Learning how to (technical) edit

One of my new favorite blogs is the language blog, “You Don’t Say,” written by John McIntyre, who is the editor for the Baltimore Sun newspaper. I think I am drawn to his blog posts out of some latent daydream of being a journalist, of being an editor for journalists. Nonetheless, I think I did right by geeky self at taking the technical editor route, as I found my niche. (Of course, now, I return to my mid-career career counseling idea and toy with becoming a dictionary editor, but I digress.)

One of his recent posts talked about how one goes about learning how to edit. It was titled “No one right way,” and he shared some fascinating quotes and thoughts that echo my own experiences in teaching the STC Technical Editing Fundamentals certificate course.

In our certificate course, we do not teach our students grammar and usage in this course; we expect the students to have that knowledge coming in. We teach them all about the process and tools and concepts involved in doing technical editing or being a technical editor, and then we have exercises and “homework” where they actual do the editing themselves. We give them “keys” or share examples of our own take on how to edit the text we use in those exercises and homework, and those keys make a point to show two different styles with two different sets of markup and comments. We ask our students to share what they have done and why they did what they did, so that others can consider adopting that in their own editing.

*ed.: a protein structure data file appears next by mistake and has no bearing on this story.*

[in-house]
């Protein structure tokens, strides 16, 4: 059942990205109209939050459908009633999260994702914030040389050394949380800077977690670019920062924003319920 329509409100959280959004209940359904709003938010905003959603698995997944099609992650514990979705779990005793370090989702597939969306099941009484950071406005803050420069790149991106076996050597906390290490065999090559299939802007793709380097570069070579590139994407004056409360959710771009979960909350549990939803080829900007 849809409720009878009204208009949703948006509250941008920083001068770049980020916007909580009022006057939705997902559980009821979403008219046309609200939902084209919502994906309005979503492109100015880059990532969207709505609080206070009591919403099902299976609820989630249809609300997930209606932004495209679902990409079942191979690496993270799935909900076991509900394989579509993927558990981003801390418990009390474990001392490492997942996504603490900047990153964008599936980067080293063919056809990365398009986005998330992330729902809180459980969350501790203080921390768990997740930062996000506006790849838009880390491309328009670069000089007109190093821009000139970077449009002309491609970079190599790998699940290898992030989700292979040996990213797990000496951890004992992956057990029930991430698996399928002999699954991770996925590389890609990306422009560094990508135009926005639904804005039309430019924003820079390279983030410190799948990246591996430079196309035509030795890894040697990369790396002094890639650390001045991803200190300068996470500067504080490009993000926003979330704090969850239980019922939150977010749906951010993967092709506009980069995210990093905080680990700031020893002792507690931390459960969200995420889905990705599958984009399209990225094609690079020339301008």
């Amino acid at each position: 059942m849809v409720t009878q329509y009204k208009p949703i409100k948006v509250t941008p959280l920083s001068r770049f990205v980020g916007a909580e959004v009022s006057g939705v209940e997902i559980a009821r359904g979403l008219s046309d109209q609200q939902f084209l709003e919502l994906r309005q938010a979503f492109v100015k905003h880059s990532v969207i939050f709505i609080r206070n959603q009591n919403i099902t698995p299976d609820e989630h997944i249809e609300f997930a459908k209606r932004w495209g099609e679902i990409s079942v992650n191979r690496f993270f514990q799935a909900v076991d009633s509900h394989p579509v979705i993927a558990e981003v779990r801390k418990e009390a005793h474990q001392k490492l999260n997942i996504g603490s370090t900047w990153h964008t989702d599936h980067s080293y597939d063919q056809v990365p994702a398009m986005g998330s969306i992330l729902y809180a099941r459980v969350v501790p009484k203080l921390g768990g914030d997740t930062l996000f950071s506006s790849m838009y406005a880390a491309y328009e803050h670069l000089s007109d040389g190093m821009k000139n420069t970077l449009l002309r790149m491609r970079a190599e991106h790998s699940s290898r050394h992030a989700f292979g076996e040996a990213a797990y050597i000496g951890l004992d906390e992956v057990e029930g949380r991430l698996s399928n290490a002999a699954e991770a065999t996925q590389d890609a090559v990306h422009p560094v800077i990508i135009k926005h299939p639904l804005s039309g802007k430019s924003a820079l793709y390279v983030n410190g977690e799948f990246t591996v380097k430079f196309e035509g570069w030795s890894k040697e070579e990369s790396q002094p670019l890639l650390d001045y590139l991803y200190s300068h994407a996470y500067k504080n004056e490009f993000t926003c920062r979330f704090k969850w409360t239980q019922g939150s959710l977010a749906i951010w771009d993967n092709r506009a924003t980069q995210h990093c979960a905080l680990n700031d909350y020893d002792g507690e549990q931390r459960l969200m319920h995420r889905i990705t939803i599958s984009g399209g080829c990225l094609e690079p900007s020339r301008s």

What I love the most about McIntyre’s blog post is his focus on reading analytically. “When you stumble over a word or phrase, you do not shrug and keep moving, like a pianist who hits a wrong note during a concert. You stop, back up, and examine why you stumbled.” You use your knowledge or understanding of grammar and your style guides to help you read analytically and to explain the change you are recommending because you stumbled.

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